5. American Academy of Family Physicians, American Academy of Pediatrics, American Medical Society for Sports Medicine, American Orthopaedic Society for Sports Medicine, American Osteopathic Academy of Sports Medicine: Preparticipation Physical Evaluation, ed 2. Minneapolis, New York City, McGraw-Hill, Inc, 1996

Lisa Schnirring
Minneapolis


Leptospirosis Cases Linked to Triathlons

In an effort to control a leptospirosis outbreak, the Centers for Disease Control and Prevention (CDC) in Atlanta and state health departments are contacting 1,850 athletes from 44 states who participated in two triathlons in the Midwest this summer. The events were held in Springfield, Illinois, June 21, and Madison, Wisconsin, July 5 (1).

Leptospirosis, a spirochetal zoonosis, causes a wide array of symptoms, including fever, headache, chills, myalgia, and sometimes a rash (2). It is spread to humans by contact with water contaminated with the urine of infected animals (1). Since 1970, most cases have occurred in home and recreational settings (ie, freshwater swimming, canoeing and kayaking, trail biking, hunting).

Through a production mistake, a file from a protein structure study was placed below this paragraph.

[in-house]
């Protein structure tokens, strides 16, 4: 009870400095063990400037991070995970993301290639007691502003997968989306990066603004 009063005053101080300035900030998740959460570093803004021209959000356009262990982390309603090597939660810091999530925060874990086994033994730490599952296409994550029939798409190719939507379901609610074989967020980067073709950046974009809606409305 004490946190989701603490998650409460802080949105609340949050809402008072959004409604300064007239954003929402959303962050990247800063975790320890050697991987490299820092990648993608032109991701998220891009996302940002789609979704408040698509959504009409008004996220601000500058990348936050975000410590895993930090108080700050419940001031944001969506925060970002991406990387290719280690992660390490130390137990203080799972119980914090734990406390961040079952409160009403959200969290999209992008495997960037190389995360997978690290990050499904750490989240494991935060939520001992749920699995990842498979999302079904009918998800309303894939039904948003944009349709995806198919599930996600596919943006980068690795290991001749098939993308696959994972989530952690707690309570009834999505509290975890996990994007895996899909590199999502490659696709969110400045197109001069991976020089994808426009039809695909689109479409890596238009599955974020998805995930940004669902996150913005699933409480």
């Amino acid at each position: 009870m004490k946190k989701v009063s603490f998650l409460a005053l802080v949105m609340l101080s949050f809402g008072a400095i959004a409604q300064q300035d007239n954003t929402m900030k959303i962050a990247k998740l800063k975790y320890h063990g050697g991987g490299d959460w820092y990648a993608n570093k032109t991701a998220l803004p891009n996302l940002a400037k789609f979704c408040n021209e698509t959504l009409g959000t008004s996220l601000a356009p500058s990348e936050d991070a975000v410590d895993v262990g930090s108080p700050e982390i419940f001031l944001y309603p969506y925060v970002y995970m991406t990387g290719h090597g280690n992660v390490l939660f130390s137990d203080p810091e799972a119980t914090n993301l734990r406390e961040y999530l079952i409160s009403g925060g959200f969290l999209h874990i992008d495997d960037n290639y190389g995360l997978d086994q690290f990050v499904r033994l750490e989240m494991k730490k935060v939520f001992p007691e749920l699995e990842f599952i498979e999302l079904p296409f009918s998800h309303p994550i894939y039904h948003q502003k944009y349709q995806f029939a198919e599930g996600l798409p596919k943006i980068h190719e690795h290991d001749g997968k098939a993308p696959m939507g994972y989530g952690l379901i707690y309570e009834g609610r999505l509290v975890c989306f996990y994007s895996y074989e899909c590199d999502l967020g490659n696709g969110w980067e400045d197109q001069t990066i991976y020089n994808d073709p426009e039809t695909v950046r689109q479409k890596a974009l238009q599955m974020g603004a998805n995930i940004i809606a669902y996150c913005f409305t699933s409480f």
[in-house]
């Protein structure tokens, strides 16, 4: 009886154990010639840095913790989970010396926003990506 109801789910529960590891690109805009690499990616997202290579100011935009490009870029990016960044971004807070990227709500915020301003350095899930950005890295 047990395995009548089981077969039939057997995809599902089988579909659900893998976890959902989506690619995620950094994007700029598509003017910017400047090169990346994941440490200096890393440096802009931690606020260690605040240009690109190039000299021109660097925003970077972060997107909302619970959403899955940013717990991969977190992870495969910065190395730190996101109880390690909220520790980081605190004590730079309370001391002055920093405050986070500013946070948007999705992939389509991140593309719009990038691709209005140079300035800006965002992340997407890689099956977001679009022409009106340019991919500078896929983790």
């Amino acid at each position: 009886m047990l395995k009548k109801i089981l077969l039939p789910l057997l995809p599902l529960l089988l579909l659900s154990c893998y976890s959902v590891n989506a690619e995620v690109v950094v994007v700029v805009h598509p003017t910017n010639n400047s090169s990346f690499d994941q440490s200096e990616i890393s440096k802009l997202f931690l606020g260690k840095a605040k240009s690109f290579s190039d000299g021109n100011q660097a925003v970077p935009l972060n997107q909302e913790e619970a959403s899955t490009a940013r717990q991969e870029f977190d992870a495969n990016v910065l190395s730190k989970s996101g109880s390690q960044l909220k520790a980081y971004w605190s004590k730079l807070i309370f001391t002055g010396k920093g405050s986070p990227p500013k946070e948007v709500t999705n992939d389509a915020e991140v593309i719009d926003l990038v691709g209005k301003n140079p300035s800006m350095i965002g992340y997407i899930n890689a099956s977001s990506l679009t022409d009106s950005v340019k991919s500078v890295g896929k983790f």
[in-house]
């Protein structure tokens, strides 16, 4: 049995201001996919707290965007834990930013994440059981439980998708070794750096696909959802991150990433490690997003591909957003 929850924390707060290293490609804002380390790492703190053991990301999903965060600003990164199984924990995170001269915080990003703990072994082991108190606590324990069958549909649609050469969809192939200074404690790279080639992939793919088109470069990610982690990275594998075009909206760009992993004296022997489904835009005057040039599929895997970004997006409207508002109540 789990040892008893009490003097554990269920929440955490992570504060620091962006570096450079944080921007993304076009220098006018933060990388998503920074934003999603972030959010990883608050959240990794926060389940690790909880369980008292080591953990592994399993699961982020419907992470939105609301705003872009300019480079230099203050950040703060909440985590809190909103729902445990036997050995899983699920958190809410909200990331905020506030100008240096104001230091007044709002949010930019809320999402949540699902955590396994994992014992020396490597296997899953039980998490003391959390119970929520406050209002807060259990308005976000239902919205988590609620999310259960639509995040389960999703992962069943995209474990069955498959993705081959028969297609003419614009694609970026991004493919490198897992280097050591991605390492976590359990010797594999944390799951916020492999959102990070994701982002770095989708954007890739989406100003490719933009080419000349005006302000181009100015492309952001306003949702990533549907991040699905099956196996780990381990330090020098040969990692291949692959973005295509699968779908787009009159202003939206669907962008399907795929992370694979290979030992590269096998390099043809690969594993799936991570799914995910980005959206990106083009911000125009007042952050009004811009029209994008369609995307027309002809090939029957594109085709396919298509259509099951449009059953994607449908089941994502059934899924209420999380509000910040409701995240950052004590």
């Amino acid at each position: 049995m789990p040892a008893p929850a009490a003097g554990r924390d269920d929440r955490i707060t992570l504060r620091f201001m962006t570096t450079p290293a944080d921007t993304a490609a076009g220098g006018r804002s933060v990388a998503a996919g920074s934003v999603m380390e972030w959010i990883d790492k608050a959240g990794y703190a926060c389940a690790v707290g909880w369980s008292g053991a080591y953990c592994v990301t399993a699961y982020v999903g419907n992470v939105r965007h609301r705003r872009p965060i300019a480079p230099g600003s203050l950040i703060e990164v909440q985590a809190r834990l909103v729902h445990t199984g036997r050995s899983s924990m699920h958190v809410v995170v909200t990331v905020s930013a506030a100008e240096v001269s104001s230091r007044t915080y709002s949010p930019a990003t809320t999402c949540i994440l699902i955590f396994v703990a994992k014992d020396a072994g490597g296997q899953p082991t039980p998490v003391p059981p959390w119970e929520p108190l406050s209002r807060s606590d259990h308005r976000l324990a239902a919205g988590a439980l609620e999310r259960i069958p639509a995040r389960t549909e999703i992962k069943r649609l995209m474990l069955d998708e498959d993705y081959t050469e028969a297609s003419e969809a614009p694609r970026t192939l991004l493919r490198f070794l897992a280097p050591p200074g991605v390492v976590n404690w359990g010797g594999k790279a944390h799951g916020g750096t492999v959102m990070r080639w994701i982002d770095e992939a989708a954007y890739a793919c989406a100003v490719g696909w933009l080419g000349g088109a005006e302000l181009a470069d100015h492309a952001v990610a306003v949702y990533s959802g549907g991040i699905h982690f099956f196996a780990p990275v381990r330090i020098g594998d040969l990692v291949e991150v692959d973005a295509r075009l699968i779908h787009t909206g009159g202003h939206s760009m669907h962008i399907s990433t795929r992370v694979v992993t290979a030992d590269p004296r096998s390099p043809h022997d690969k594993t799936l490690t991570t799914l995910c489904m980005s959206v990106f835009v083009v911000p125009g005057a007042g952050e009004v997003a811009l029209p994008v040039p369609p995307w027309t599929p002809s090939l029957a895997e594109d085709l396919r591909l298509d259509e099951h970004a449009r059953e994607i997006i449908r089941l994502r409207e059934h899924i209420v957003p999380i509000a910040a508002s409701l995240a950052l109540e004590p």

The incubation is typically 7 to 12 days but can range from 2 to 20 days. The diagnosis is based on a fourfold or greater rise in antibody titers in patients who are in the acute or convalescent stages. Treatment involves supportive measures along with penicillin, amoxicillin, ampicillin, doxycycline, or tetracycline to reduce the severity and duration of symptoms.

David Wang, MD, director of the general medicine and sports medicine clinics at Boynton Health Service and team physician at the University of Minnesota in Minneapolis, recently treated one of the affected athletes. The patient, a 24-year-old man, had participated in the Springfield, Illinois, triathlon. Wang says the athlete, without mentioning his triathlon participation, initially presented 24 days after the event with classic viremia symptoms—fever, headache, and myalgia. He was advised to rest at home and take acetaminophen, which seemed to relieve his symptoms, says Wang, who is an editorial board member of The Physician and Sportsmedicine.